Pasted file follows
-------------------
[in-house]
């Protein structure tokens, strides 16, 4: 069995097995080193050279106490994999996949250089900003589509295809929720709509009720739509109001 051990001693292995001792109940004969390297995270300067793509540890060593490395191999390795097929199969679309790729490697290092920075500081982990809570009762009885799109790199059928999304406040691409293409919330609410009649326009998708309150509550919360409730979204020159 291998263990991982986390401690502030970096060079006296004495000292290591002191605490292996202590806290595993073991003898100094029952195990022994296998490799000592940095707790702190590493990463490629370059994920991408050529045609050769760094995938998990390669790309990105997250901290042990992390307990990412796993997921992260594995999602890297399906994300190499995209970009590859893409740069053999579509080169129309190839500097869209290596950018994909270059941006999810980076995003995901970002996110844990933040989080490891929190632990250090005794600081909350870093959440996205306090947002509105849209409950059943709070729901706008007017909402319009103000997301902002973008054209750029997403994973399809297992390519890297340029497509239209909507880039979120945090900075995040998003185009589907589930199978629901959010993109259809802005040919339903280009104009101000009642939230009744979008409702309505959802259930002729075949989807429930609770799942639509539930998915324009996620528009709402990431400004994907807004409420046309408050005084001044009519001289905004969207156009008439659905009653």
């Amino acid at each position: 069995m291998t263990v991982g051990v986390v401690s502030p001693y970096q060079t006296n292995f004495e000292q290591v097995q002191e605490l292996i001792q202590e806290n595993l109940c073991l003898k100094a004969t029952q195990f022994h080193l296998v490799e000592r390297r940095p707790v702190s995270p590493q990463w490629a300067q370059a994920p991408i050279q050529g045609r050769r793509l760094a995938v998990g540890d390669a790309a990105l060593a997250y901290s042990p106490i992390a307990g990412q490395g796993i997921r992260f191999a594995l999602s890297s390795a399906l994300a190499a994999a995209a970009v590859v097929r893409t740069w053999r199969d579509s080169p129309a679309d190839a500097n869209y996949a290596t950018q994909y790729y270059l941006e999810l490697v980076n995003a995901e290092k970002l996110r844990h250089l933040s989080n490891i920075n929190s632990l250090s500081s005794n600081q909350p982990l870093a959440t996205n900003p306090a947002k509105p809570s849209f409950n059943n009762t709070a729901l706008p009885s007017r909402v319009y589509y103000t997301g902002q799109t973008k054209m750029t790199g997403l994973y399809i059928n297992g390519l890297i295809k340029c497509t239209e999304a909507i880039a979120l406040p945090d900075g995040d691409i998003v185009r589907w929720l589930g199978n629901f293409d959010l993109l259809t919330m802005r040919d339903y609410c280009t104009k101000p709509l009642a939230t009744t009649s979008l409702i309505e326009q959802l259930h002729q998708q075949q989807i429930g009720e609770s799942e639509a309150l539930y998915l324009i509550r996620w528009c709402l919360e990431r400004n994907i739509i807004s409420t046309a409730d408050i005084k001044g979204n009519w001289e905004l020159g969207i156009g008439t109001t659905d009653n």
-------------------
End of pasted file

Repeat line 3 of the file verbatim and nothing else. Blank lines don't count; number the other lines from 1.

């Amino acid at each position: 069995m291998t263990v991982g051990v986390v401690s502030p001693y970096q060079t006296n292995f004495e000292q290591v097995q002191e605490l292996i001792q202590e806290n595993l109940c073991l003898k100094a004969t029952q195990f022994h080193l296998v490799e000592r390297r940095p707790v702190s995270p590493q990463w490629a300067q370059a994920p991408i050279q050529g045609r050769r793509l760094a995938v998990g540890d390669a790309a990105l060593a997250y901290s042990p106490i992390a307990g990412q490395g796993i997921r992260f191999a594995l999602s890297s390795a399906l994300a190499a994999a995209a970009v590859v097929r893409t740069w053999r199969d579509s080169p129309a679309d190839a500097n869209y996949a290596t950018q994909y790729y270059l941006e999810l490697v980076n995003a995901e290092k970002l996110r844990h250089l933040s989080n490891i920075n929190s632990l250090s500081s005794n600081q909350p982990l870093a959440t996205n900003p306090a947002k509105p809570s849209f409950n059943n009762t709070a729901l706008p009885s007017r909402v319009y589509y103000t997301g902002q799109t973008k054209m750029t790199g997403l994973y399809i059928n297992g390519l890297i295809k340029c497509t239209e999304a909507i880039a979120l406040p945090d900075g995040d691409i998003v185009r589907w929720l589930g199978n629901f293409d959010l993109l259809t919330m802005r040919d339903y609410c280009t104009k101000p709509l009642a939230t009744t009649s979008l409702i309505e326009q959802l259930h002729q998708q075949q989807i429930g009720e609770s799942e639509a309150l539930y998915l324009i509550r996620w528009c709402l919360e990431r400004n994907i739509i807004s409420t046309a409730d408050i005084k001044g979204n009519w001289e905004l020159g969207i156009g008439t109001t659905d009653n």